La Cage aux Folles began as a play in 1973, then a film in 1978, then a 1983 stage musical, then finally in the mid-'90s Nichols steps in to adapt an American version of the 1978 film, casting Robin Williams and Nathan Lane as the central pair, a gay couple at a drag club in Miami (Williams owns it, Lane headlines) who have to put on an increasingly farcical deception for the benefit of the conservative parents (Gene Hackman, Dianne Wiest) of their son's fiancée. What should stand as a retrograde nightmare of sexual politics instead really holds up, in part due to the performances but also for the balance Nichols strikes between comedy and dignity. Nichols never once surrenders the basic decency and humanity of his characters, nor does he stop letting them be screamingly funny.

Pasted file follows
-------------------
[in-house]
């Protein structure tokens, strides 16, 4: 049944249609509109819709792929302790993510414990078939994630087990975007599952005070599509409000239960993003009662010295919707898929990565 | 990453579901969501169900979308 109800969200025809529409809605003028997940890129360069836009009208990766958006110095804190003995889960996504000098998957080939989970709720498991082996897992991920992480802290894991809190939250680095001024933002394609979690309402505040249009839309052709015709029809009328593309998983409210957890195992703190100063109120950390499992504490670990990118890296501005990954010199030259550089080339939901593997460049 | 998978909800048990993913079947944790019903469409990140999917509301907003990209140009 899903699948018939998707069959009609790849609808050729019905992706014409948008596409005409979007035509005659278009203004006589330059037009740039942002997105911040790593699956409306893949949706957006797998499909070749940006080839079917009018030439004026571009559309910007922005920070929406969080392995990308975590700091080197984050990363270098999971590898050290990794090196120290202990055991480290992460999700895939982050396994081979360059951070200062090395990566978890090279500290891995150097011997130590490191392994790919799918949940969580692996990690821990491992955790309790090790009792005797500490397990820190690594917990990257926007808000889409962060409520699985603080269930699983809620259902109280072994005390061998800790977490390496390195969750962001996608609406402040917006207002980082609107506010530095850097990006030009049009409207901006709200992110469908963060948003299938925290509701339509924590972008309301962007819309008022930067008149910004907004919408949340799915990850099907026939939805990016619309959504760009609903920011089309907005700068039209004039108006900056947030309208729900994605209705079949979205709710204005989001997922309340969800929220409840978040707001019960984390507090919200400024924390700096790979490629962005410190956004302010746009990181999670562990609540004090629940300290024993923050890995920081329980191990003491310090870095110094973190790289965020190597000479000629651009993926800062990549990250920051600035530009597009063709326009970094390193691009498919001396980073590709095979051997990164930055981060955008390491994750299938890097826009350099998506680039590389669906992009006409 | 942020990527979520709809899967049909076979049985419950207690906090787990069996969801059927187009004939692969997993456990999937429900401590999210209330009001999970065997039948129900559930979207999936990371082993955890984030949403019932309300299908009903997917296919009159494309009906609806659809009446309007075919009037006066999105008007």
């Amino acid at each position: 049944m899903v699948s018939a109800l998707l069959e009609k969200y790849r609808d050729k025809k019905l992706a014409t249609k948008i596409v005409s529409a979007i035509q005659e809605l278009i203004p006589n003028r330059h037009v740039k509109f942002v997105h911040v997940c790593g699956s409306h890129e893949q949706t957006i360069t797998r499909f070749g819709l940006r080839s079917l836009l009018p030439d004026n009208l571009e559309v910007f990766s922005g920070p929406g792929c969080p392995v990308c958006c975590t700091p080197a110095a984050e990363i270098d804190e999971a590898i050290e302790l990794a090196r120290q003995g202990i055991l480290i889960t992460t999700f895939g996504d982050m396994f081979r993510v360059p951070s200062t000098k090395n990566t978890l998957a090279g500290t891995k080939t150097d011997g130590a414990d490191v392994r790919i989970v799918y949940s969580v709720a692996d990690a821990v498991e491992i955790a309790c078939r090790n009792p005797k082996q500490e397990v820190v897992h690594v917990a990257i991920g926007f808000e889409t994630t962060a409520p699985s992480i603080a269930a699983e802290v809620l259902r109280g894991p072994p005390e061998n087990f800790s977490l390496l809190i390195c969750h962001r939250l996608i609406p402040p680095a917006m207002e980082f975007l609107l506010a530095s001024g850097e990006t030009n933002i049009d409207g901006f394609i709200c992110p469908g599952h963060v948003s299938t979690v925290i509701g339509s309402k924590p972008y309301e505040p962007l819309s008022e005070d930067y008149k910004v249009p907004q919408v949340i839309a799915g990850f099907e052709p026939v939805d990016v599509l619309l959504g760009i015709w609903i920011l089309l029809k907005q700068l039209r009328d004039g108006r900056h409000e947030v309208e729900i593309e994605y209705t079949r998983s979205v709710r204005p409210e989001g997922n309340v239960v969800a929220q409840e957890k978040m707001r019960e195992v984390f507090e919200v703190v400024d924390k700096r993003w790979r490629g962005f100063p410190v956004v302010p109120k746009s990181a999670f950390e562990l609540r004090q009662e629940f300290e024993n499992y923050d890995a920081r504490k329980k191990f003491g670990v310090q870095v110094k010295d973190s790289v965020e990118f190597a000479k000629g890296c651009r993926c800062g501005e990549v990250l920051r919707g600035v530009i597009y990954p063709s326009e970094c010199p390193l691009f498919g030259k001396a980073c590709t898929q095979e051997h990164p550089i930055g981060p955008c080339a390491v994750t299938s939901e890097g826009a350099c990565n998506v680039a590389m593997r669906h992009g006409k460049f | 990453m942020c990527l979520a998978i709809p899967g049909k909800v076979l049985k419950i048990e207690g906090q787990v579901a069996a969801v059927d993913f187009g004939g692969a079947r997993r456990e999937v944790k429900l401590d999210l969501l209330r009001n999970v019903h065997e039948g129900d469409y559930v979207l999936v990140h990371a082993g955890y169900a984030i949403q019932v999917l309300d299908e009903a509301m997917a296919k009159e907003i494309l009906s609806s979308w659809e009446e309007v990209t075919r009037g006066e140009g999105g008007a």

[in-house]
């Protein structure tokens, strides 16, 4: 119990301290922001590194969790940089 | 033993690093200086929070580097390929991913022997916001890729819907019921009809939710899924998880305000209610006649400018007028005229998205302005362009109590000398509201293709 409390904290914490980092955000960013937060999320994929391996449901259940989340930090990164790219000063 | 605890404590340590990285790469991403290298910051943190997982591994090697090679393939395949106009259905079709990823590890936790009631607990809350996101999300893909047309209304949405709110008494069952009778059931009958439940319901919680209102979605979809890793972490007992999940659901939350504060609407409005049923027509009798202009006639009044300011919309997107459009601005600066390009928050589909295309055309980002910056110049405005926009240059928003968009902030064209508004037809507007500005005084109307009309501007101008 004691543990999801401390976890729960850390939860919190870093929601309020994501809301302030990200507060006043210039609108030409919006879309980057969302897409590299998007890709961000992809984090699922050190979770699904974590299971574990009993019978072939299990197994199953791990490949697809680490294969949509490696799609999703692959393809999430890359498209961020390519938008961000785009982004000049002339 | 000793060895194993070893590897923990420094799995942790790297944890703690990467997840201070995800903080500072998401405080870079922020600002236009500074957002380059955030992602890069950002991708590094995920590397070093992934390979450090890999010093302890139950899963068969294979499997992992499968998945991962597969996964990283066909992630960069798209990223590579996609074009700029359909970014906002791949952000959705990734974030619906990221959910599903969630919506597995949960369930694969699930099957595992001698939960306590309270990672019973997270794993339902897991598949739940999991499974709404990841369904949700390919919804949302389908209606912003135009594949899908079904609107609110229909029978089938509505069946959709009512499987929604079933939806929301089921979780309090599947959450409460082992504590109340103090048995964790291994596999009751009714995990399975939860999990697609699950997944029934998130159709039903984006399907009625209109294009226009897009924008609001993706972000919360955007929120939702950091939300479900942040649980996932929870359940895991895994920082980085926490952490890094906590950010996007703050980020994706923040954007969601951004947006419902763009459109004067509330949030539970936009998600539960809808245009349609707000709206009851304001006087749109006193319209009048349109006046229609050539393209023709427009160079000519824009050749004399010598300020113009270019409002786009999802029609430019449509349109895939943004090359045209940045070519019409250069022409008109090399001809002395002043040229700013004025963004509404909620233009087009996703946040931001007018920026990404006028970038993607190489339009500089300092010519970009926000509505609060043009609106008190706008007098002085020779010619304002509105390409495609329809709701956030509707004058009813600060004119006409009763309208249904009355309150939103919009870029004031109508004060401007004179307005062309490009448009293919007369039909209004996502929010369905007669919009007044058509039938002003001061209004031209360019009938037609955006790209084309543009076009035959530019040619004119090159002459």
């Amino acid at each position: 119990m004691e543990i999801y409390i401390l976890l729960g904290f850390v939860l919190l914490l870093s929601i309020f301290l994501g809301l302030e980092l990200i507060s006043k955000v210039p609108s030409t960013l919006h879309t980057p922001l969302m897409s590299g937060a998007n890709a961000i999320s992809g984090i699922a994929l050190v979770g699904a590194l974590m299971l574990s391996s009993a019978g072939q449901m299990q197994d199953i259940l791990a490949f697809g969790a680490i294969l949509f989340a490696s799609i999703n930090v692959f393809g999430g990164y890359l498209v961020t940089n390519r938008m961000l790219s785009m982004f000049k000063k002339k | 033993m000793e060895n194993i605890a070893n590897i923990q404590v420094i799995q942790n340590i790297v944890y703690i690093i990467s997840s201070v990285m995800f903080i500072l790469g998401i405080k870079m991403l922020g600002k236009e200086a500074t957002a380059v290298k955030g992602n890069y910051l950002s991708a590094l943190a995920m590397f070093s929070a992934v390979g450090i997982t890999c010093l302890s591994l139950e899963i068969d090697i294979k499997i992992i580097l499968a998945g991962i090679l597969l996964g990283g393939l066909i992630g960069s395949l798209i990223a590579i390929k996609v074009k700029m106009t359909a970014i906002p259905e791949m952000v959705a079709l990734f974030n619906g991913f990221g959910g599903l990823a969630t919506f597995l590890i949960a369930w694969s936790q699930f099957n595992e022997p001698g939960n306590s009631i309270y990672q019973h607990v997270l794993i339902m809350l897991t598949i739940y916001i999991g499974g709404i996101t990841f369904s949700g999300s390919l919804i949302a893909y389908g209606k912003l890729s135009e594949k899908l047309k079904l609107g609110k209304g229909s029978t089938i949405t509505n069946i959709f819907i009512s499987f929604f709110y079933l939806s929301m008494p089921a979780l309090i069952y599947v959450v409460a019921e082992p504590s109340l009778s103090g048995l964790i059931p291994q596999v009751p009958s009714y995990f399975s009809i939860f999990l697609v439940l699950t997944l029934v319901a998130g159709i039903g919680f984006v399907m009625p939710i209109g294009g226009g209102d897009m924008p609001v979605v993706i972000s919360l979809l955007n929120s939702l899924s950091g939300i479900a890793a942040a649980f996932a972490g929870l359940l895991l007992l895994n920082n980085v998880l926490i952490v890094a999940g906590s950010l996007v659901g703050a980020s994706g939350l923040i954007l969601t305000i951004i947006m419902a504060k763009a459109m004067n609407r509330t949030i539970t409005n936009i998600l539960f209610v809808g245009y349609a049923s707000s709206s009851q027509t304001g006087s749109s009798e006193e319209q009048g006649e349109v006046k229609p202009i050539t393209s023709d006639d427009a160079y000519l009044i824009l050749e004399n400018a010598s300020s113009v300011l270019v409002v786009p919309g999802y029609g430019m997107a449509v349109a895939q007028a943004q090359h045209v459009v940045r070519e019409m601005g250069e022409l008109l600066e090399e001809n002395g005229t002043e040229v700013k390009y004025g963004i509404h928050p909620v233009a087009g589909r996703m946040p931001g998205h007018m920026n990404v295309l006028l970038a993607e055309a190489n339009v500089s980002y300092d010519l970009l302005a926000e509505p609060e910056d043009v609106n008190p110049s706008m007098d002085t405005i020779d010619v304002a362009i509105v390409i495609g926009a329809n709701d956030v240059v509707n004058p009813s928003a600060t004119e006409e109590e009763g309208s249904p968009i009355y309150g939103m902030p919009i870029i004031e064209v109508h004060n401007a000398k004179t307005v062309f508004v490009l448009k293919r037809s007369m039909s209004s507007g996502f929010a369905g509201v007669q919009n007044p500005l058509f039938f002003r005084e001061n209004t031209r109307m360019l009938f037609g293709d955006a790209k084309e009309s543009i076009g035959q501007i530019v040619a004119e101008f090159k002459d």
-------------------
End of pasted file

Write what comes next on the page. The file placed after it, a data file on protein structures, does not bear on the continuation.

Primary Colors (1998)
Adapting a roman-à-clef about a sitting president written under cover of anonymity would be a challenge for almost any director, but by 1998, Nichols was pretty much untouchable in the Hollywood firmament, so much so that Primary Colors almost comes across as safe. Which is crazy to think about when you consider John Travolta and Emma Thompson playing stand-ins for Bill and Hillary Clinton in a film that tags "Jack Stanton" for serial infidelity, including at least once with a teenager, and both with the tacit responsibility for Kathy Bates's character's suicide. In Nichols's hands, none of this seems sensational or snide, and his handle on a tone of wide-eyed wonderment at what strategic electoral politics looked like in the 1990s is absolute.
Sticking with new muse Emma Thompson, Nichols next tackled Margaret Edson's Pulitzer Prize-winning play about an English professor enduring Stage IV ovarian cancer. The HBO TV movie was a smash with critics, who hailed the pas des deux between Thompson and Nichols and further cementing Nichols as one of the all-time great directors of actresses.
Angels in America (2003)